Room to Breathe
The beaches and parks are open for day use only, no camping. All fees waived.
The coast was crystal clear. Few people. All of the tourists and weekenders gone. The campsites were closed and barricaded. Most of the locals carried fishing rods or dog leashes attached to a family dog.
It was quiet out on the coast. I could hear the waves lap against the sand. I watched a crab boat head out to the bay.
When we first arrived, a herd of deer were in the middle of the road. They played with each other, leaping into the air, only moving over slowly as one car passed through.
The traffic of RVs, sports cars, Vans and SUVs almost nonexistent.
Passing by the two cafes selling crabs and clam chowder, one was closed, the other open for takeout with only a couple of customers ordering through the window. The line that usually wraps around the picnic area almost touching the main road was gone.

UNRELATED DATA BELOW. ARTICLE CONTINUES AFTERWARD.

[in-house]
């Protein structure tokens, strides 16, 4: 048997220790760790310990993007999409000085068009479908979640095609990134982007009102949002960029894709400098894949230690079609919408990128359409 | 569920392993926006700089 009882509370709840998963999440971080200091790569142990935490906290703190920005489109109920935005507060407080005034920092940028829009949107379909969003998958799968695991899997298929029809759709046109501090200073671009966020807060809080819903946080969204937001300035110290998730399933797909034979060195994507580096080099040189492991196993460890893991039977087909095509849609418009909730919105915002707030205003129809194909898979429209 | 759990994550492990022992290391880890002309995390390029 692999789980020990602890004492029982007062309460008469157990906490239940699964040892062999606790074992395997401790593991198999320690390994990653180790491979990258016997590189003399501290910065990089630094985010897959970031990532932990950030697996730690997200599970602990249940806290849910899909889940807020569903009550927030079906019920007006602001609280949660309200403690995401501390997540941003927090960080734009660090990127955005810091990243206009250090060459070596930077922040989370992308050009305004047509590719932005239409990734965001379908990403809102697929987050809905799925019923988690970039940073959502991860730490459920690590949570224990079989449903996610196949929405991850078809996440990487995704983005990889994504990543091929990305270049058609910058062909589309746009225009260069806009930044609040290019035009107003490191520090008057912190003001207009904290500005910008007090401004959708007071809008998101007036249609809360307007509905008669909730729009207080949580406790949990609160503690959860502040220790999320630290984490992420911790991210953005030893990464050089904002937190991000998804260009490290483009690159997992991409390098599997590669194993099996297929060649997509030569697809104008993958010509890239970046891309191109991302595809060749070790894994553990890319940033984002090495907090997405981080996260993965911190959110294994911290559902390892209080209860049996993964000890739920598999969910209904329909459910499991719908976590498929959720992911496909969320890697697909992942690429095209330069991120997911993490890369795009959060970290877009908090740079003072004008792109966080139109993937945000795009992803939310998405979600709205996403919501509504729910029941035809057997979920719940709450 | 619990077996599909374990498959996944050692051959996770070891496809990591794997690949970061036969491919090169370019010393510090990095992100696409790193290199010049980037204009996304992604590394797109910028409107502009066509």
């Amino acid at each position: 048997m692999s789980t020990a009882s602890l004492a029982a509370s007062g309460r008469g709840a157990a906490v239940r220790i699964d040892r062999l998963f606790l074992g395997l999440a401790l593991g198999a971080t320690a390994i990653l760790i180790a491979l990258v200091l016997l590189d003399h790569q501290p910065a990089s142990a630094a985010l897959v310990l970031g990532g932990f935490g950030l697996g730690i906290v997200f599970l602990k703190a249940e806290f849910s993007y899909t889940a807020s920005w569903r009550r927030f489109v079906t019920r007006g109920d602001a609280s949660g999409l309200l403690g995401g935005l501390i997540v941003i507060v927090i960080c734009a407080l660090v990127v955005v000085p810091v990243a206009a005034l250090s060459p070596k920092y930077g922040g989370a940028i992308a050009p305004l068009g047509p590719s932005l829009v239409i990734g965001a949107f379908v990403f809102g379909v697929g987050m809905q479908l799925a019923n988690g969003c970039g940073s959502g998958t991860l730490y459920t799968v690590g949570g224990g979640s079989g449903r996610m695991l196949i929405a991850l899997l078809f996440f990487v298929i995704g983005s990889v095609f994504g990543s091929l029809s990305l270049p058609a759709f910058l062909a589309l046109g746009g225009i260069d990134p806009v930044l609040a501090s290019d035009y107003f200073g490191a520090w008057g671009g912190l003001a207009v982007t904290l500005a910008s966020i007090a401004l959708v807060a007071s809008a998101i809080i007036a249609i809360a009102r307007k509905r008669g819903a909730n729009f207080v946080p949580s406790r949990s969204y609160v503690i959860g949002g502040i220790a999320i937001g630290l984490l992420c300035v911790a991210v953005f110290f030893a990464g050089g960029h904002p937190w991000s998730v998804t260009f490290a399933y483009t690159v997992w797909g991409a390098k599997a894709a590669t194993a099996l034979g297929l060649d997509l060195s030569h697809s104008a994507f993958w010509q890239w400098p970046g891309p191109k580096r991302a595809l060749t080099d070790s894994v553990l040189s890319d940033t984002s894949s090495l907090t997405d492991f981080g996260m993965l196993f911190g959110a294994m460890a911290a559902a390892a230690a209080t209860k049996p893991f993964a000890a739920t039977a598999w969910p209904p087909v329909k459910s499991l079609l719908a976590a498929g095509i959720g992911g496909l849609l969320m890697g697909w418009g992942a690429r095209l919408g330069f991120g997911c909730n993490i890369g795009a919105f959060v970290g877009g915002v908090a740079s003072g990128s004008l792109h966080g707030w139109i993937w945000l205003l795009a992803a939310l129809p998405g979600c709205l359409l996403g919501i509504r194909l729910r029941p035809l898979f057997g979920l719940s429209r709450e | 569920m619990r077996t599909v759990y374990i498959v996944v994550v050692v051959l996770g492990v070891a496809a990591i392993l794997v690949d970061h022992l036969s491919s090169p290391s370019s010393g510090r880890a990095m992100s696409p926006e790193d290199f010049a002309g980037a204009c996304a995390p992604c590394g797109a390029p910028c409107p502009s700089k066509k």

After getting our fill of salt air and sea, we headed back to town driving slowly, watching out for locals walking the country roads. There are more people walking alone, and some in couples. Most of them with dogs. I bet the dogs are happy being walked now, several times a day.
We stopped at another park, usually it costs $7, today it was free. We watched a red tail hawk try to hunt moles in the soccer field, his attempts diverted by two angry crows chasing him off. We watched the scene play over and over. I asked my partner, "do you like this better than Netflix." He shook his head yes, and said "it's more peaceful ".
We are both nature hounds. We can't get enough.
During our travels, we check in with each other. "Are you okay?". "How's your chest feel, your throat?". We touch each others foreheads checking for heat.
We share herbs, syrups, and vitamins from our backpacks.
We continue on, searching for hawks hunting in the sky.